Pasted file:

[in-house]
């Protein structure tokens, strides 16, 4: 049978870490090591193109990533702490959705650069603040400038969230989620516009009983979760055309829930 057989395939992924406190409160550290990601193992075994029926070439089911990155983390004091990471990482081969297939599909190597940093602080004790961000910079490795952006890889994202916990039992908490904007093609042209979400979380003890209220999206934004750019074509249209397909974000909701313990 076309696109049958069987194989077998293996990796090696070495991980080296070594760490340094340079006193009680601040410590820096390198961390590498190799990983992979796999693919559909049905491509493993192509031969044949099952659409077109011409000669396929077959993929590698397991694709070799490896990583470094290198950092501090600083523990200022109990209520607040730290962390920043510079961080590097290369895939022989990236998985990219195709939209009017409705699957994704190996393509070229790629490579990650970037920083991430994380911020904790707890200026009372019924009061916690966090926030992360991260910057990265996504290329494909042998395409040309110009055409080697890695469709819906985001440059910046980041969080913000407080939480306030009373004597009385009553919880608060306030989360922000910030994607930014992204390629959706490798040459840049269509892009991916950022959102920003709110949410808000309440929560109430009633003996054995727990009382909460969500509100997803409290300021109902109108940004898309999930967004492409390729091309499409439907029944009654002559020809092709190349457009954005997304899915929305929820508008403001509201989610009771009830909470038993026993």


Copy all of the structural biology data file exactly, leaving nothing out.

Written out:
[in-house]
């Protein structure tokens, strides 16, 4: 049978870490090591193109990533702490959705650069603040400038969230989620516009009983979760055309829930 057989395939992924406190409160550290990601193992075994029926070439089911990155983390004091990471990482081969297939599909190597940093602080004790961000910079490795952006890889994202916990039992908490904007093609042209979400979380003890209220999206934004750019074509249209397909974000909701313990 076309696109049958069987194989077998293996990796090696070495991980080296070594760490340094340079006193009680601040410590820096390198961390590498190799990983992979796999693919559909049905491509493993192509031969044949099952659409077109011409000669396929077959993929590698397991694709070799490896990583470094290198950092501090600083523990200022109990209520607040730290962390920043510079961080590097290369895939022989990236998985990219195709939209009017409705699957994704190996393509070229790629490579990650970037920083991430994380911020904790707890200026009372019924009061916690966090926030992360991260910057990265996504290329494909042998395409040309110009055409080697890695469709819906985001440059910046980041969080913000407080939480306030009373004597009385009553919880608060306030989360922000910030994607930014992204390629959706490798040459840049269509892009991916950022959102920003709110949410808000309440929560109430009633003996054995727990009382909460969500509100997803409290300021109902109108940004898309999930967004492409390729091309499409439907029944009654002559020809092709190349457009954005997304899915929305929820508008403001509201989610009771009830909470038993026993």